The report noted that China "dominates global solar supply chains and mounting evidence indicates that solar products and inputs at nearly every step of the production process, from raw silicon material mining to final solar module assembly, are linked to known or probably forced labor programs." It also found that Chinese solar companies controlled 70 percent of the global supply for solar-grade polysilicon, 45 percent of which was manufactured in Xinjiang.

Xinjiang
HAMI, CHINA - AUGUST 22: (CHINA OUT) Construction workers install solar panels at Hami Solar Power Station on August 22, 2011 in Hami, Xinjiang Uyghur Autonomous Region of China. The 20MW Hami Solar Power Station, with total area of 830,000 square meters and total investment of 326 million RMB (about 51 million USD), is the first solar power station in Xinjiang. It will be put into operation in 2012. VCG/VCG via Getty Images

In a separate report issued last June, the State Department found that in Xinjiang, Chinese authorities "use threats of physical violence, forcible drug intake, physical and sexual abuse, and torture to force detainees to work in adjacent or off-site factories or worksites producing garments, footwear, carpets, yarn, food products, holiday decorations, building materials, extractives, materials for solar power equipment and other renewable energy components."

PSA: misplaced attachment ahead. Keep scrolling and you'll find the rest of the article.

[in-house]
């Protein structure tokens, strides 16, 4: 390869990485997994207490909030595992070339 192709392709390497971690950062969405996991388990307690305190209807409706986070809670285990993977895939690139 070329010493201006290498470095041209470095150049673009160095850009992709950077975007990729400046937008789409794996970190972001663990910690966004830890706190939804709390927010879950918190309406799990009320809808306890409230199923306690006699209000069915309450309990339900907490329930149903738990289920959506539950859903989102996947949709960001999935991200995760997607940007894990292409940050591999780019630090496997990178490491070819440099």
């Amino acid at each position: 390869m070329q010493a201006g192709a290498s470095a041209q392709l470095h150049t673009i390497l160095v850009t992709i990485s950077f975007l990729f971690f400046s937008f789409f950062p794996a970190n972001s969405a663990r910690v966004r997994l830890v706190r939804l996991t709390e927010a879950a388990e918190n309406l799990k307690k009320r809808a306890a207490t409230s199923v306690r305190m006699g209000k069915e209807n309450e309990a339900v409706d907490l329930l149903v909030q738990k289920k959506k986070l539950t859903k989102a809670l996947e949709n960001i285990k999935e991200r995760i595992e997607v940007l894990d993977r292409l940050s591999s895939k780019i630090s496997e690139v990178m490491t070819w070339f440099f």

Let's be clear about what the Biden administration is claiming here with its new emergency act: The solar sector is so important that it requires us to ignore China's genocide against the Uyghurs, along with the industry's near-total reliance on Chinese suppliers for the critical commodities needed to produce solar panels.

It doesn't have to be this way. In another outrageous facet of this story, the Biden administration's gift to China and the solar sector was announced just a few days after the senseless closure of the Palisades Power Plant in Michigan. That 811-megawatt nuclear plant was prematurely shuttered on May 20, the very same day the North American Electric Reliability Corporation issued a report which said the U.S. electric grid doesn't have enough generation capacity and that blackouts are almost certain to occur across the country this summer. The Midwest in particular is facing a capacity shortfall that will lead to a "high risk of energy emergencies during peak summer conditions."